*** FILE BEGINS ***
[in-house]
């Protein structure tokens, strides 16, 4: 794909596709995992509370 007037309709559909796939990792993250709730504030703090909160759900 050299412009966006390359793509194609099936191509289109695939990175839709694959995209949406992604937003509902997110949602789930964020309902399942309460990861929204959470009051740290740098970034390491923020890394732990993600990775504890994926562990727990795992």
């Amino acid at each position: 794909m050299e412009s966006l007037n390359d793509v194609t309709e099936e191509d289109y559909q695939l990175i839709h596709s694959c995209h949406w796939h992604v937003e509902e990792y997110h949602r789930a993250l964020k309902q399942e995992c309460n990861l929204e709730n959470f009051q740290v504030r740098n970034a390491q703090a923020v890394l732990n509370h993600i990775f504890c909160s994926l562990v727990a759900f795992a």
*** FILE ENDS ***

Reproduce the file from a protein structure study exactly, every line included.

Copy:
[in-house]
């Protein structure tokens, strides 16, 4: 794909596709995992509370 007037309709559909796939990792993250709730504030703090909160759900 050299412009966006390359793509194609099936191509289109695939990175839709694959995209949406992604937003509902997110949602789930964020309902399942309460990861929204959470009051740290740098970034390491923020890394732990993600990775504890994926562990727990795992």
């Amino acid at each position: 794909m050299e412009s966006l007037n390359d793509v194609t309709e099936e191509d289109y559909q695939l990175i839709h596709s694959c995209h949406w796939h992604v937003e509902e990792y997110h949602r789930a993250l964020k309902q399942e995992c309460n990861l929204e709730n959470f009051q740290v504030r740098n970034a390491q703090a923020v890394l732990n509370h993600i990775f504890c909160s994926l562990v727990a759900f795992a």